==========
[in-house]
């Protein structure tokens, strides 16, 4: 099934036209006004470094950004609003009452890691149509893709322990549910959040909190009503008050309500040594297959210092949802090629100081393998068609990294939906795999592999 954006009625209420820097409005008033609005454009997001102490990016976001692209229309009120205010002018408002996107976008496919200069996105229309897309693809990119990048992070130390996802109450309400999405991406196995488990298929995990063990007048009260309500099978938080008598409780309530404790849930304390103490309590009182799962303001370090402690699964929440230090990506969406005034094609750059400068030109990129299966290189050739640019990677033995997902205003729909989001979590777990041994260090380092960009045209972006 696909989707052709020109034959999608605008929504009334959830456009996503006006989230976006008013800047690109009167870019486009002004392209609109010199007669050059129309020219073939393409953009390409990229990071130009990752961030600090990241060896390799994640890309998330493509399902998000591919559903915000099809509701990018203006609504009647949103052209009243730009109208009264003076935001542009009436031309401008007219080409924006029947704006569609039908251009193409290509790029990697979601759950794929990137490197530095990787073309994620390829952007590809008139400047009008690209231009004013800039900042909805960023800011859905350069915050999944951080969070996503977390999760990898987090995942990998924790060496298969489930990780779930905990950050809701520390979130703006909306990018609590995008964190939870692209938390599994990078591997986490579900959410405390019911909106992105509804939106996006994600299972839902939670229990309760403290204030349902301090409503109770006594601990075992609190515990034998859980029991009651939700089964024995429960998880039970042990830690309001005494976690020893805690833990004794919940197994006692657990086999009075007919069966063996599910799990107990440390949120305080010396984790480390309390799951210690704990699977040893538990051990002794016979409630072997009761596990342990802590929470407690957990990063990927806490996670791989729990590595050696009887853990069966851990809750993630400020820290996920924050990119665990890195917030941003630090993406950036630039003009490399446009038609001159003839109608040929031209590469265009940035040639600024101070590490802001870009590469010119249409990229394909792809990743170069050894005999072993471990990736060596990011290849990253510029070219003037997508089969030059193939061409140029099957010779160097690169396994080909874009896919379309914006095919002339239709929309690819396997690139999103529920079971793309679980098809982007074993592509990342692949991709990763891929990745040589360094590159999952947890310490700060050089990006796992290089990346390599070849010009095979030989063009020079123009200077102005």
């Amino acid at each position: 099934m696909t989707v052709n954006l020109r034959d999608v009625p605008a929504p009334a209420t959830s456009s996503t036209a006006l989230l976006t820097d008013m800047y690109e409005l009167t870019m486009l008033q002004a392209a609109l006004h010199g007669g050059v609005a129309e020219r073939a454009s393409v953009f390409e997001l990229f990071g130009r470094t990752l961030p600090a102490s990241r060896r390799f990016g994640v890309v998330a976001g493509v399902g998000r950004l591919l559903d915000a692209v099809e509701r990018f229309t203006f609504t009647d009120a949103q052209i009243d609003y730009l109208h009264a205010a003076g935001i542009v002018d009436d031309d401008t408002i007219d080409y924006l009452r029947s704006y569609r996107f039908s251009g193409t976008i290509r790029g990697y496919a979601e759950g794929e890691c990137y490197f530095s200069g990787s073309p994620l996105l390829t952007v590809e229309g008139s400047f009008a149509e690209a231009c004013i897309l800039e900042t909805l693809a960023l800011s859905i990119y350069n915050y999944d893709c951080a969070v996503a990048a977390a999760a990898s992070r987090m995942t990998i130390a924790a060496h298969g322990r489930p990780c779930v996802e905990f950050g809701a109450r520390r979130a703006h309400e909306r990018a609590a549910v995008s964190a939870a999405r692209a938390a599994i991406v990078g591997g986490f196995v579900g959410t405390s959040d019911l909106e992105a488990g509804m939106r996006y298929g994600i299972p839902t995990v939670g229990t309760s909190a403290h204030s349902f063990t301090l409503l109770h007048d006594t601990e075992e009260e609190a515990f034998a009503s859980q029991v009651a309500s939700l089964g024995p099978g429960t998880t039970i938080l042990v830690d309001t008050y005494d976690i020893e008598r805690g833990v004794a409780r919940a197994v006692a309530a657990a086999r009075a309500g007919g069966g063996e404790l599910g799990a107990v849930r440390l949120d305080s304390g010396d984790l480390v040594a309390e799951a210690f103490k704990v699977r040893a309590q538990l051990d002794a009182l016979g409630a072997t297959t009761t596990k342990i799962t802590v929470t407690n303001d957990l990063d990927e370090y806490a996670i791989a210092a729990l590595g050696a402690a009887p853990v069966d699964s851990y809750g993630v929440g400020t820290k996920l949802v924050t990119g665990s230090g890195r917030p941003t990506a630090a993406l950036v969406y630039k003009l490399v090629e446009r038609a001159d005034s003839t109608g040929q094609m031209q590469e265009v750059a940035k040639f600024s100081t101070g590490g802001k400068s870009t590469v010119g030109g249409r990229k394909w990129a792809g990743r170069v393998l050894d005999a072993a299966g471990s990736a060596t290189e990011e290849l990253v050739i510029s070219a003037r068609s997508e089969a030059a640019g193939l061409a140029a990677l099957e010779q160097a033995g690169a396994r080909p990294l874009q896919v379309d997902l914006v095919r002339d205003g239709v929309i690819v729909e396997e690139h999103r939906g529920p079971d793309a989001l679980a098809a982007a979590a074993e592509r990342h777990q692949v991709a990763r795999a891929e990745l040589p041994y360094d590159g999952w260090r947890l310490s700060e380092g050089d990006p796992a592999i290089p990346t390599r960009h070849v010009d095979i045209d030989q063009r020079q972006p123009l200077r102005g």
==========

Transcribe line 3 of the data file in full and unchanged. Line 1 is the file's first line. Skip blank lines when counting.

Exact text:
């Amino acid at each position: 099934m696909t989707v052709n954006l020109r034959d999608v009625p605008a929504p009334a209420t959830s456009s996503t036209a006006l989230l976006t820097d008013m800047y690109e409005l009167t870019m486009l008033q002004a392209a609109l006004h010199g007669g050059v609005a129309e020219r073939a454009s393409v953009f390409e997001l990229f990071g130009r470094t990752l961030p600090a102490s990241r060896r390799f990016g994640v890309v998330a976001g493509v399902g998000r950004l591919l559903d915000a692209v099809e509701r990018f229309t203006f609504t009647d009120a949103q052209i009243d609003y730009l109208h009264a205010a003076g935001i542009v002018d009436d031309d401008t408002i007219d080409y924006l009452r029947s704006y569609r996107f039908s251009g193409t976008i290509r790029g990697y496919a979601e759950g794929e890691c990137y490197f530095s200069g990787s073309p994620l996105l390829t952007v590809e229309g008139s400047f009008a149509e690209a231009c004013i897309l800039e900042t909805l693809a960023l800011s859905i990119y350069n915050y999944d893709c951080a969070v996503a990048a977390a999760a990898s992070r987090m995942t990998i130390a924790a060496h298969g322990r489930p990780c779930v996802e905990f950050g809701a109450r520390r979130a703006h309400e909306r990018a609590a549910v995008s964190a939870a999405r692209a938390a599994i991406v990078g591997g986490f196995v579900g959410t405390s959040d019911l909106e992105a488990g509804m939106r996006y298929g994600i299972p839902t995990v939670g229990t309760s909190a403290h204030s349902f063990t301090l409503l109770h007048d006594t601990e075992e009260e609190a515990f034998a009503s859980q029991v009651a309500s939700l089964g024995p099978g429960t998880t039970i938080l042990v830690d309001t008050y005494d976690i020893e008598r805690g833990v004794a409780r919940a197994v006692a309530a657990a086999r009075a309500g007919g069966g063996e404790l599910g799990a107990v849930r440390l949120d305080s304390g010396d984790l480390v040594a309390e799951a210690f103490k704990v699977r040893a309590q538990l051990d002794a009182l016979g409630a072997t297959t009761t596990k342990i799962t802590v929470t407690n303001d957990l990063d990927e370090y806490a996670i791989a210092a729990l590595g050696a402690a009887p853990v069966d699964s851990y809750g993630v929440g400020t820290k996920l949802v924050t990119g665990s230090g890195r917030p941003t990506a630090a993406l950036v969406y630039k003009l490399v090629e446009r038609a001159d005034s003839t109608g040929q094609m031209q590469e265009v750059a940035k040639f600024s100081t101070g590490g802001k400068s870009t590469v010119g030109g249409r990229k394909w990129a792809g990743r170069v393998l050894d005999a072993a299966g471990s990736a060596t290189e990011e290849l990253v050739i510029s070219a003037r068609s997508e089969a030059a640019g193939l061409a140029a990677l099957e010779q160097a033995g690169a396994r080909p990294l874009q896919v379309d997902l914006v095919r002339d205003g239709v929309i690819v729909e396997e690139h999103r939906g529920p079971d793309a989001l679980a098809a982007a979590a074993e592509r990342h777990q692949v991709a990763r795999a891929e990745l040589p041994y360094d590159g999952w260090r947890l310490s700060e380092g050089d990006p796992a592999i290089p990346t390599r960009h070849v010009d095979i045209d030989q063009r020079q972006p123009l200077r102005g």